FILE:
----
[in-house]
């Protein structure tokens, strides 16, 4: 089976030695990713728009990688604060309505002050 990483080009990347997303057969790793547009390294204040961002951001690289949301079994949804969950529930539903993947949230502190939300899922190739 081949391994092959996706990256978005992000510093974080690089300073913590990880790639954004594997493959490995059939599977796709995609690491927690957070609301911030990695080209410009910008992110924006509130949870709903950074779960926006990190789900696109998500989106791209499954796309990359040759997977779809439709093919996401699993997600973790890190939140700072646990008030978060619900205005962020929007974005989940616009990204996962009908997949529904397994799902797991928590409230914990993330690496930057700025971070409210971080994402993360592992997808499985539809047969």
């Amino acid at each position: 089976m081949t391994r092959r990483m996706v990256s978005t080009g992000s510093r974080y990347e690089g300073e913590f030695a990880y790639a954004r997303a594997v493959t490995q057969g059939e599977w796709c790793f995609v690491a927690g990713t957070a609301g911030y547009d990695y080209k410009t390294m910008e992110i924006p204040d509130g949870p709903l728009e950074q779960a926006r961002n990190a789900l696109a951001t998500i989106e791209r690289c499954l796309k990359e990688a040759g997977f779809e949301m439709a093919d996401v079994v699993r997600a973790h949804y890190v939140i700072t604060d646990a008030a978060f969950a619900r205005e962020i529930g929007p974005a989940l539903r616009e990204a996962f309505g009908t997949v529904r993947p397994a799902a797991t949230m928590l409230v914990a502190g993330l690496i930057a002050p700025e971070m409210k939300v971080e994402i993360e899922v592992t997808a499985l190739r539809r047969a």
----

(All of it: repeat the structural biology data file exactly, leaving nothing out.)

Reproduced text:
[in-house]
């Protein structure tokens, strides 16, 4: 089976030695990713728009990688604060309505002050 990483080009990347997303057969790793547009390294204040961002951001690289949301079994949804969950529930539903993947949230502190939300899922190739 081949391994092959996706990256978005992000510093974080690089300073913590990880790639954004594997493959490995059939599977796709995609690491927690957070609301911030990695080209410009910008992110924006509130949870709903950074779960926006990190789900696109998500989106791209499954796309990359040759997977779809439709093919996401699993997600973790890190939140700072646990008030978060619900205005962020929007974005989940616009990204996962009908997949529904397994799902797991928590409230914990993330690496930057700025971070409210971080994402993360592992997808499985539809047969």
């Amino acid at each position: 089976m081949t391994r092959r990483m996706v990256s978005t080009g992000s510093r974080y990347e690089g300073e913590f030695a990880y790639a954004r997303a594997v493959t490995q057969g059939e599977w796709c790793f995609v690491a927690g990713t957070a609301g911030y547009d990695y080209k410009t390294m910008e992110i924006p204040d509130g949870p709903l728009e950074q779960a926006r961002n990190a789900l696109a951001t998500i989106e791209r690289c499954l796309k990359e990688a040759g997977f779809e949301m439709a093919d996401v079994v699993r997600a973790h949804y890190v939140i700072t604060d646990a008030a978060f969950a619900r205005e962020i529930g929007p974005a989940l539903r616009e990204a996962f309505g009908t997949v529904r993947p397994a799902a797991t949230m928590l409230v914990a502190g993330l690496i930057a002050p700025e971070m409210k939300v971080e994402i993360e899922v592992t997808a499985l190739r539809r047969a």